Chevy Bolt Production Halted; LG to Replace Batteries For US$1.8 billion
Automologist MAC has the details for us.
Outside of the USA, the Chevy Bolt is relatively unknown. But on the other side of the pond, it is one of the top-selling EVs with more than 20,000 shifted so far this year, and that is even despite a recall to replace batteries that were spontaneously combusting.
The recall of the Bolt EV, including the Bolt EUV, started more than a year ago and involves ALL Bolts ever made and sold —all 140,000 of them— to fix the problem. Now, General Motors has announced that all of the batteries will be replaced by new batteries from the supplier, LG, at an estimated cost of US$1.8billion, a figure big enough to bring tears to the eye, I am sure.
The recall started last November after the company identified at least 50,000 cars that had a potential defect in the battery. This has now been expanded to all vehicles within the Bolt range. Drivers have been advised that prior to getting a new battery —and the company will be prioritising the oldest cars first— owners should “limit’ their charging and also not fully discharge the batteries and finally, not park in a covered garage, particularly if it is a part of the house.
Owners quite rightly have been up in arms over the news and advice. I am pretty sure that if I had been one of them, I would have been less than happy as well. Thus far, there have been just 13 fires caused by suspected torn anodes tabs and a folded separator. Neither of the companies involved has indicated how the defects occurred but has stated that “the chance of fire only occurs when both conditions exist in the same cell”. To date, no injuries or deaths have been reported.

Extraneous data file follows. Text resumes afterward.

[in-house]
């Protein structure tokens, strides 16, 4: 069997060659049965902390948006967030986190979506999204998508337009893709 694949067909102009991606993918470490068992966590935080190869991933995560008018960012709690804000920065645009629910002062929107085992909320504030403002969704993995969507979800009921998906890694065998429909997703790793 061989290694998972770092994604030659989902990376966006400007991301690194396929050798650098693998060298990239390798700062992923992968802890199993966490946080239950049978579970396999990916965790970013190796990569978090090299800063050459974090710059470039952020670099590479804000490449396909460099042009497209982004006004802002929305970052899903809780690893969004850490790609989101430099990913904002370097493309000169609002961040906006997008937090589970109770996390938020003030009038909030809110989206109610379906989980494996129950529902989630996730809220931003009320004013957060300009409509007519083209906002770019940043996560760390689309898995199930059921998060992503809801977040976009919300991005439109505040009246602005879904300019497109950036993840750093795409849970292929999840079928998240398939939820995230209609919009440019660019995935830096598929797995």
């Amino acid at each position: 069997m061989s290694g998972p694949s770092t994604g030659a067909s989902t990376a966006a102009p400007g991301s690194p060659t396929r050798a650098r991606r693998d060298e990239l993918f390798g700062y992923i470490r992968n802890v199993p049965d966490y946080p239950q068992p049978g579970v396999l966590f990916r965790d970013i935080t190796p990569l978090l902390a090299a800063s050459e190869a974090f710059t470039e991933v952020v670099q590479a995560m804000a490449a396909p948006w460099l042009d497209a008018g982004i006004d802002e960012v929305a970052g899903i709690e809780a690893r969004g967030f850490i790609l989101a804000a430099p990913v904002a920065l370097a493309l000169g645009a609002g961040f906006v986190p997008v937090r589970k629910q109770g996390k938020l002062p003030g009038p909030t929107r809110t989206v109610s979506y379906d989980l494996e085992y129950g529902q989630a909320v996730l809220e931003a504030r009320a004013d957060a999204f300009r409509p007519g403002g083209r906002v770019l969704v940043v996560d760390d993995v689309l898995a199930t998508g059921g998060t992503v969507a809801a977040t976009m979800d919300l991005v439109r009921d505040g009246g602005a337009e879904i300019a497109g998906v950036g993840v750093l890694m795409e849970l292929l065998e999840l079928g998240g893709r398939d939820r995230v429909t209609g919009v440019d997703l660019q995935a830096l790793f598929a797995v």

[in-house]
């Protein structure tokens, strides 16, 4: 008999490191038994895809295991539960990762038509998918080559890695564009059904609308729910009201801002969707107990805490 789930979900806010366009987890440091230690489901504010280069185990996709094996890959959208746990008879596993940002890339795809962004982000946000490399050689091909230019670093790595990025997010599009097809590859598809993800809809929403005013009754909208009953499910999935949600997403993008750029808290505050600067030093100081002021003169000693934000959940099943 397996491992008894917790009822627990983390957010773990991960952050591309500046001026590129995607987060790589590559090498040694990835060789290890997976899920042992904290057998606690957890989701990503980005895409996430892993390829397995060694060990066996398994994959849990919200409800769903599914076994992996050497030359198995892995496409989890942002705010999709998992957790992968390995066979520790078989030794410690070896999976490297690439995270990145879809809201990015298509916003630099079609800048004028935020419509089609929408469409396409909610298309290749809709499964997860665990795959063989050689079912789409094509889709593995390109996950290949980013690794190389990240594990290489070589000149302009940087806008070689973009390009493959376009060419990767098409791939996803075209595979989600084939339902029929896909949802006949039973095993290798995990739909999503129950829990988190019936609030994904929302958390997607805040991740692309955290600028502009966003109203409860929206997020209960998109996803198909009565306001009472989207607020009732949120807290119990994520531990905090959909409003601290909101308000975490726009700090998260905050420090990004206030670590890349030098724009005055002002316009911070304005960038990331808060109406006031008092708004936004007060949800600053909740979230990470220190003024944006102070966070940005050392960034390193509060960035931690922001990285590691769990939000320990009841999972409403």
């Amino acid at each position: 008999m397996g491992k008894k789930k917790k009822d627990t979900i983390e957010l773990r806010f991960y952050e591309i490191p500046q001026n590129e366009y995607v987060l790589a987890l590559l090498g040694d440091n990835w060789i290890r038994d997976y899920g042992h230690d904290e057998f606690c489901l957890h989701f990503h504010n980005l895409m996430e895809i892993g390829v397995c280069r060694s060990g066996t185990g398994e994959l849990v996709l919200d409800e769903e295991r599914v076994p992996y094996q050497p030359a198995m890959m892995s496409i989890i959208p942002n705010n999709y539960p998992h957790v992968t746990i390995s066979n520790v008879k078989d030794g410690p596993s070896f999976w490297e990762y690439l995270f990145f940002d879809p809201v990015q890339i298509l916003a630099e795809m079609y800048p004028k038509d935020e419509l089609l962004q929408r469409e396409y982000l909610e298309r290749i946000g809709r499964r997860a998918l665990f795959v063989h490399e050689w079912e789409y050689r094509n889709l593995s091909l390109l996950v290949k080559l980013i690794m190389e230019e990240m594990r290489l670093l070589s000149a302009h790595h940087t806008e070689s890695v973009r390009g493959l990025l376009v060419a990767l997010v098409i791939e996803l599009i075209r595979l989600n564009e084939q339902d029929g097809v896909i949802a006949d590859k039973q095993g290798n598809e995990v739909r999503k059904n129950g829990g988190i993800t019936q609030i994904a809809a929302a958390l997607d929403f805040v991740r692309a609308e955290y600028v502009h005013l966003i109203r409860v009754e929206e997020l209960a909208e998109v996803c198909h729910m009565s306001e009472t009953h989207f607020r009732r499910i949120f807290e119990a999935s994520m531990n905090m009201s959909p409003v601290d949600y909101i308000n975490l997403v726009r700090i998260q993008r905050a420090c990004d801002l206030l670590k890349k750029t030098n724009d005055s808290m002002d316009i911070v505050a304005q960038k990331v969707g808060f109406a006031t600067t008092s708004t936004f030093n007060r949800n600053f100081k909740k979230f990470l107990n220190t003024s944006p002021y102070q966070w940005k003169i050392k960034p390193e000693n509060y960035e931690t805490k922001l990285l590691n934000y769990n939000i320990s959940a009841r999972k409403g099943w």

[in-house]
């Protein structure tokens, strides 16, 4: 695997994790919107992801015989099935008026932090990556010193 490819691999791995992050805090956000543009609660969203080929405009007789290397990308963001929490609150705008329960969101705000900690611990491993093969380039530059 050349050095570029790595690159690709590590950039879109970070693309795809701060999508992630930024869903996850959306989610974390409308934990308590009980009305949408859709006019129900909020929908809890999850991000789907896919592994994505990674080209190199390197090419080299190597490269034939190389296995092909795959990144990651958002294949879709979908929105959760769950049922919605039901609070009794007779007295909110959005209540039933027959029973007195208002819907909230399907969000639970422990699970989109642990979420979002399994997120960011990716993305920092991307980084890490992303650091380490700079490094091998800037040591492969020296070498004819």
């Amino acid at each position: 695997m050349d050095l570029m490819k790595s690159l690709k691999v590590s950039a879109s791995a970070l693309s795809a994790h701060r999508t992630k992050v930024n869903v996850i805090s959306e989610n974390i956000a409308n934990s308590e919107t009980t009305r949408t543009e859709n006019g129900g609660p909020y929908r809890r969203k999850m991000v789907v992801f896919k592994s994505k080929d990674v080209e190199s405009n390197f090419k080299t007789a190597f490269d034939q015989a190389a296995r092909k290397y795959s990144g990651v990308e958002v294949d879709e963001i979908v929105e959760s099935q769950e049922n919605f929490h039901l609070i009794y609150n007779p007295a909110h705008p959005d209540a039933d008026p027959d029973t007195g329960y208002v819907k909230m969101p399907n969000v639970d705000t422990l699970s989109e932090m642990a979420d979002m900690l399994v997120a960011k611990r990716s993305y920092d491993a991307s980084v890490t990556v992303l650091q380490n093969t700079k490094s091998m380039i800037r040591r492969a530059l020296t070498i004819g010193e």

The good news for older Bolt owners is that they will get a pristine new battery pack for their car; the bad news is that the new software will limit the charge to those batteries to 80% of the previous capacity until new software diagnostic software is installed and has analysed the behaviour of all modules in the power pack. Thereafter, the capacity will be gradually increased, assuming the pack is behaving itself, with the final target being a 100% charge capacity.